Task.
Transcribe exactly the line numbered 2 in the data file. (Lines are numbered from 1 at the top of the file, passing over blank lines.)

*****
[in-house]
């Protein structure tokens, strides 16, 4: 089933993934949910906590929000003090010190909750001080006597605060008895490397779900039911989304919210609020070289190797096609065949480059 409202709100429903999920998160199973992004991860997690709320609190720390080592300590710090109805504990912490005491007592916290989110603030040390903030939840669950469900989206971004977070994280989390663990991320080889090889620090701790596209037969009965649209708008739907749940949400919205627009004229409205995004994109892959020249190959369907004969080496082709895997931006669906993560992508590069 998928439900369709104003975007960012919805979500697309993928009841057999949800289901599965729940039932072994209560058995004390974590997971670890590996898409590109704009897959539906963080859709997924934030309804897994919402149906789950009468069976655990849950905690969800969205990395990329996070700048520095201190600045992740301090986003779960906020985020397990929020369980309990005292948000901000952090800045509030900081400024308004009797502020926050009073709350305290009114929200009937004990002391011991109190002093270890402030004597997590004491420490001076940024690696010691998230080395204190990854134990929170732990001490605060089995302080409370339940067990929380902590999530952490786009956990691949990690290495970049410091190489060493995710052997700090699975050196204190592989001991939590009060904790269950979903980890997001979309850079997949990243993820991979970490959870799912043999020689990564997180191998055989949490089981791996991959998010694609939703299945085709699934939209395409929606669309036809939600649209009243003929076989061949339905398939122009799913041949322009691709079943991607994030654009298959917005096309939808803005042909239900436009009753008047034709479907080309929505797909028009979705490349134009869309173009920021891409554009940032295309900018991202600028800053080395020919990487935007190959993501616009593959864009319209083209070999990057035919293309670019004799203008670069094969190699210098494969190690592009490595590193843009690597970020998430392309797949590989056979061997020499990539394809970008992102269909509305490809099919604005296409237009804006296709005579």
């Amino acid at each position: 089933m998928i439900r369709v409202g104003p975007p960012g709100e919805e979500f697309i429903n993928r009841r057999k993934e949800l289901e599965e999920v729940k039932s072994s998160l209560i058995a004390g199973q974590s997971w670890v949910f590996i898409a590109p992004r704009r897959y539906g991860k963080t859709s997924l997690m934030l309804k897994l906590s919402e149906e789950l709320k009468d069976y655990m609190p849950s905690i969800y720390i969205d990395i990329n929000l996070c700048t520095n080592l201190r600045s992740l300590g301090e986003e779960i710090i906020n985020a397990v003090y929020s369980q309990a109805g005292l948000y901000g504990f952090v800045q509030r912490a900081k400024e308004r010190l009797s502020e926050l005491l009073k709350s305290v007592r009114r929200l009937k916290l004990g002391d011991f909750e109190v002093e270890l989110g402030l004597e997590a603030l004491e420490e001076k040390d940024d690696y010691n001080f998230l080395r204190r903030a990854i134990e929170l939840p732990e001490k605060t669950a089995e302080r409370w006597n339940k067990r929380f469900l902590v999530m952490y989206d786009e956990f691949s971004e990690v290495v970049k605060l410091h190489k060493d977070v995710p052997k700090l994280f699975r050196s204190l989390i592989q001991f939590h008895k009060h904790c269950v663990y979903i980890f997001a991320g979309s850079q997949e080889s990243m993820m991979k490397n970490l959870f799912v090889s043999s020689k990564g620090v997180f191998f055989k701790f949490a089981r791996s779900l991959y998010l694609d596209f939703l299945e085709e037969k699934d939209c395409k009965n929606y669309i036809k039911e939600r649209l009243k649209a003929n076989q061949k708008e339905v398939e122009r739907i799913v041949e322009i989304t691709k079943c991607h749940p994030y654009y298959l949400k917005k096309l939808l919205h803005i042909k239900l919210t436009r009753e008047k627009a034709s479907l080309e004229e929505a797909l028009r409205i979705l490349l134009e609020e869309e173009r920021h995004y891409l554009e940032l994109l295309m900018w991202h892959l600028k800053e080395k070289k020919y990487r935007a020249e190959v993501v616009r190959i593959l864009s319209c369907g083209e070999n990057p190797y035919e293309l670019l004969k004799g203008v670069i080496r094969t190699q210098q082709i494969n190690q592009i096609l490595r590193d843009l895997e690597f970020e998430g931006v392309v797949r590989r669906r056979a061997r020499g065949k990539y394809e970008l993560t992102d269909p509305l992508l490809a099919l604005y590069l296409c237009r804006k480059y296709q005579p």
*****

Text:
């Protein structure tokens, strides 16, 4: 089933993934949910906590929000003090010190909750001080006597605060008895490397779900039911989304919210609020070289190797096609065949480059 409202709100429903999920998160199973992004991860997690709320609190720390080592300590710090109805504990912490005491007592916290989110603030040390903030939840669950469900989206971004977070994280989390663990991320080889090889620090701790596209037969009965649209708008739907749940949400919205627009004229409205995004994109892959020249190959369907004969080496082709895997931006669906993560992508590069 998928439900369709104003975007960012919805979500697309993928009841057999949800289901599965729940039932072994209560058995004390974590997971670890590996898409590109704009897959539906963080859709997924934030309804897994919402149906789950009468069976655990849950905690969800969205990395990329996070700048520095201190600045992740301090986003779960906020985020397990929020369980309990005292948000901000952090800045509030900081400024308004009797502020926050009073709350305290009114929200009937004990002391011991109190002093270890402030004597997590004491420490001076940024690696010691998230080395204190990854134990929170732990001490605060089995302080409370339940067990929380902590999530952490786009956990691949990690290495970049410091190489060493995710052997700090699975050196204190592989001991939590009060904790269950979903980890997001979309850079997949990243993820991979970490959870799912043999020689990564997180191998055989949490089981791996991959998010694609939703299945085709699934939209395409929606669309036809939600649209009243003929076989061949339905398939122009799913041949322009691709079943991607994030654009298959917005096309939808803005042909239900436009009753008047034709479907080309929505797909028009979705490349134009869309173009920021891409554009940032295309900018991202600028800053080395020919990487935007190959993501616009593959864009319209083209070999990057035919293309670019004799203008670069094969190699210098494969190690592009490595590193843009690597970020998430392309797949590989056979061997020499990539394809970008992102269909509305490809099919604005296409237009804006296709005579």